Hong Kong-listed mainland companies that have chosen to use mainland auditing standards will be annually reviewed by the SAR's Financial Reporting Council (FRC), reports the South China Morning Post. This will affect about 17 companies, out of a total of 164 H-share firms.
The aim was to ensure that investor interests were well protected after the controversial rule change, which allowed mainland companies to choose mainland auditors, said Sophia Kao, chairman of the accounting-profession watchdog.
In December last year, the Hong Kong Exchanges and Clearing began allowing mainland accountants from 12 Ministry of Finance-endorsed firms to audit Hong Kong-listed mainland firms (H-share firms). Prior to the change, all financial statements of H-share firms had to be audited by Hong Kong auditors.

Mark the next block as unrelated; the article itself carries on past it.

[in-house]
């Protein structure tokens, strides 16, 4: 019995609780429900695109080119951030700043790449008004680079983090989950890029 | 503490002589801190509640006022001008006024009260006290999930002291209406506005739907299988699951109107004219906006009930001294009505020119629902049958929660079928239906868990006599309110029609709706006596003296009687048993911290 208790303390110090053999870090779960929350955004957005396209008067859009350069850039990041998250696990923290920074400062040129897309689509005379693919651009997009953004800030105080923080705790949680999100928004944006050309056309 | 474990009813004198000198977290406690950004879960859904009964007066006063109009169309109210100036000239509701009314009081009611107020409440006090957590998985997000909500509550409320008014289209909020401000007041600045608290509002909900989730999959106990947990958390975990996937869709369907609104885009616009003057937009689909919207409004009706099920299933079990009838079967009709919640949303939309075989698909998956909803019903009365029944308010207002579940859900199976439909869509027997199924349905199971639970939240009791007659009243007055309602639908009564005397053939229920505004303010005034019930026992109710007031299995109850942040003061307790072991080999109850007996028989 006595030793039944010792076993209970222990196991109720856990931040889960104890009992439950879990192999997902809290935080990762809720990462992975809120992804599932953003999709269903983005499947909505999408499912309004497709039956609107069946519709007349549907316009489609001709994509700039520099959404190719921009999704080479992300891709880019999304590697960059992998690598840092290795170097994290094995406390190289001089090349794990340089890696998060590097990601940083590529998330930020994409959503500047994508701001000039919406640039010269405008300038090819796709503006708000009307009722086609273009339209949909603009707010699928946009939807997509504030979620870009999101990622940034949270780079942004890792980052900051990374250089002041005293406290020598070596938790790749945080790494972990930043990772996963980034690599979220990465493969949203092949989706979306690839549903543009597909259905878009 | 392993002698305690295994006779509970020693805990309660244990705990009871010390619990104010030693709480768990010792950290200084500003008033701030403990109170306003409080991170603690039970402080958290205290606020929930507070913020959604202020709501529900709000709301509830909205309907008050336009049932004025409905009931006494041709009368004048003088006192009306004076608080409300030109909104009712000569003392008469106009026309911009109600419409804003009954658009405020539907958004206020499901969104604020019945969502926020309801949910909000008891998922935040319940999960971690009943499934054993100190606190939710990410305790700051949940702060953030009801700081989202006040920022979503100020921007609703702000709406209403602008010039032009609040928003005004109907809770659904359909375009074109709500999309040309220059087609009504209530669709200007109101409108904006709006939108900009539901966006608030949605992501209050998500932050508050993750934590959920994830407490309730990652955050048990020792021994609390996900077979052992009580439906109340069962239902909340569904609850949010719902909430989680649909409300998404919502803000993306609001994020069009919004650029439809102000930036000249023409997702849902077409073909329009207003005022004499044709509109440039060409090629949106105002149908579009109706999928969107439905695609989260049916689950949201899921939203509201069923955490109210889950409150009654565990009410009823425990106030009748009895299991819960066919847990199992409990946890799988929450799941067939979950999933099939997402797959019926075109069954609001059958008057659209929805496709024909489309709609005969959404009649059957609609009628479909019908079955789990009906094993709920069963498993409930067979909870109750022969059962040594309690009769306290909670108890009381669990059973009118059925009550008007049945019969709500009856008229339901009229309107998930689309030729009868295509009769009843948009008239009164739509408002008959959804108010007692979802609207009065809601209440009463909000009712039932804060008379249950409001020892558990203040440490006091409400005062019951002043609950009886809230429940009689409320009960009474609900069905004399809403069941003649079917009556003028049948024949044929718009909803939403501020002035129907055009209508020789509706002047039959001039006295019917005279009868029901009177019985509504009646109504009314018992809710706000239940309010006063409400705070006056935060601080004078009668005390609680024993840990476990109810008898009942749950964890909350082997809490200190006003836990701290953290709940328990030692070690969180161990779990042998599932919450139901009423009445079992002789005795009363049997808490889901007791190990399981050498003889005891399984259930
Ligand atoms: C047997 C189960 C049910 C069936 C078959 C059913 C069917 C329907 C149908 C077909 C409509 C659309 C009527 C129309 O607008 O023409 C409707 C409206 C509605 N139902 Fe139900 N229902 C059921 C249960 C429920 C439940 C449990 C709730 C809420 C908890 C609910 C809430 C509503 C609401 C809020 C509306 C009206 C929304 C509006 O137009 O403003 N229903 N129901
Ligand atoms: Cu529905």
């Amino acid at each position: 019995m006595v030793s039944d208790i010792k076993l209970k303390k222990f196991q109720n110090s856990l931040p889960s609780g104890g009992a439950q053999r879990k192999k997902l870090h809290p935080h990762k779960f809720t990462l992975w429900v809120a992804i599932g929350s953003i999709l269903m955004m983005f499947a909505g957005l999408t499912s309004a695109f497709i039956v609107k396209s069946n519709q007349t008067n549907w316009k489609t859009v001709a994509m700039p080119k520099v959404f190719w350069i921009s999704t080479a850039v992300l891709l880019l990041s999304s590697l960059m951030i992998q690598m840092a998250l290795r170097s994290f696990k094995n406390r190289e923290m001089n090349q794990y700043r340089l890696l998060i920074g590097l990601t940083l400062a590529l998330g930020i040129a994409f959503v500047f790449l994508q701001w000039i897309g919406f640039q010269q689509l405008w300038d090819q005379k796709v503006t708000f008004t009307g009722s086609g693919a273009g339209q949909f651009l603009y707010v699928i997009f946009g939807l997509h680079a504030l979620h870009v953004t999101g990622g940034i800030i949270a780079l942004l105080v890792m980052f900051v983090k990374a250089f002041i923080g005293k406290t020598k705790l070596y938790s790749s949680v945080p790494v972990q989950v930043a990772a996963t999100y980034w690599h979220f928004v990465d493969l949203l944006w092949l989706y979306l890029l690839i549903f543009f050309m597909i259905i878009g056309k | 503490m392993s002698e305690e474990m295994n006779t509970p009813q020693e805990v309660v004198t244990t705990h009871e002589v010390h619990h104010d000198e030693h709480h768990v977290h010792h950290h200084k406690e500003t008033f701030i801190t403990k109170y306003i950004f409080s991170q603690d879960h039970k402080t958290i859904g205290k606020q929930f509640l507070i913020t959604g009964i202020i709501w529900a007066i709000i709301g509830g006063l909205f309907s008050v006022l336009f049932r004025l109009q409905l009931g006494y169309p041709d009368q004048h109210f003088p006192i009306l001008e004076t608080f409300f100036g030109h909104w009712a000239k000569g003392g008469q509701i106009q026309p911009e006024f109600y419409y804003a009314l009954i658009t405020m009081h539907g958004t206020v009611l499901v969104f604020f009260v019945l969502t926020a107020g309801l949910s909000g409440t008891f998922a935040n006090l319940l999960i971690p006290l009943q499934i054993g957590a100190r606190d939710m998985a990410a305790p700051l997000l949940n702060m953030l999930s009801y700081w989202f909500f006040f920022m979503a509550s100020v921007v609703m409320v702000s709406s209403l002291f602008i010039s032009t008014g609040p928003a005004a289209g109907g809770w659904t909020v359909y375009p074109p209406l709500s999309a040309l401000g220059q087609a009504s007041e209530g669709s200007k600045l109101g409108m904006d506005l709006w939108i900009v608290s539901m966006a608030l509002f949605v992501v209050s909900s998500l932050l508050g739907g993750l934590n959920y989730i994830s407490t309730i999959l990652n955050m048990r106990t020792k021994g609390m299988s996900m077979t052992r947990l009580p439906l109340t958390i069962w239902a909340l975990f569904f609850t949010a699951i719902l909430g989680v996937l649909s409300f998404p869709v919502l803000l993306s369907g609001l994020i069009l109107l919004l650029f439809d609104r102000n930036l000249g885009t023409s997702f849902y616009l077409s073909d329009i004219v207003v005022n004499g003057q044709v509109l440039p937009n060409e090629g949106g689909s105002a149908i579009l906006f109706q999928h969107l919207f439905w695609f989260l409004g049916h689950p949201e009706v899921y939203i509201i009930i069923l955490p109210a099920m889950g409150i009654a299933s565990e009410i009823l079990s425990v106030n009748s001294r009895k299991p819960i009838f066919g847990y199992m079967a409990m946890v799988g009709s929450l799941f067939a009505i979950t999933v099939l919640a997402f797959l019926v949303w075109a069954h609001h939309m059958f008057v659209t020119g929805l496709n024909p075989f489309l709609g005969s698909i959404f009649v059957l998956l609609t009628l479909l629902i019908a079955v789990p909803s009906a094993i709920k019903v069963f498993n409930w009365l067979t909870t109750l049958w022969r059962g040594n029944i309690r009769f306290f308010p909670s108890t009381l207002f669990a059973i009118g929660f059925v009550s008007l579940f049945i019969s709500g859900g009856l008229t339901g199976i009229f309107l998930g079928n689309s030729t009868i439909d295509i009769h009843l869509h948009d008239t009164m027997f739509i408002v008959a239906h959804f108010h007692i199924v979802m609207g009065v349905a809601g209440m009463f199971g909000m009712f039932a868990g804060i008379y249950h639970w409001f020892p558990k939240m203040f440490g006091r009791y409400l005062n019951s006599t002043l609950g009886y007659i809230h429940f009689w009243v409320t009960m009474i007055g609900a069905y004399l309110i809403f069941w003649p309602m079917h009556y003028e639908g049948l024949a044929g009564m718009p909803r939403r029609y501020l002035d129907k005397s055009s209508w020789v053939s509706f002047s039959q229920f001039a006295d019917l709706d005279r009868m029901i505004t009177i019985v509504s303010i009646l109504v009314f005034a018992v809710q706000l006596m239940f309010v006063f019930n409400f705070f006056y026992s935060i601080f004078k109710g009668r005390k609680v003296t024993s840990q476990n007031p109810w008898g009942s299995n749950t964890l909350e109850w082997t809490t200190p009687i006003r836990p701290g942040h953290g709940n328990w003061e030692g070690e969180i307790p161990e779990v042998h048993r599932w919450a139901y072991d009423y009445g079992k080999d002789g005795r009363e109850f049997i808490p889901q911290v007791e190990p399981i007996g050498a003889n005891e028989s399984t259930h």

The move provided an opportunity for companies to cut costs, but raised alarm that investor protection might be compromised. With the change enforced, the reporting council would not have jurisdiction to investigate mainland-based accountants.
To ease public concern, Kao said, "We will review all the financial statements of the 17 mainland companies concerned to make sure investor interests are well protected."
The FRC was said to have signed a memorandum of understanding with the Ministry of Finance, which would help it conduct investigations if any audit failures arose, said Council chief executive Kam Pok-man.
In addition, the FRC will also review the financial statements of the 15 overseas companies listed in Hong Kong that are still using their country's auditors instead of Hong Kong auditors. Those companies are from Russia, Italy, Brazil, Canada, Japan, Britain, Luxembourg and Singapore.
The council will also review statements of newly listed companies which report profits that are significantly different from forecasts in their listing prospectus.
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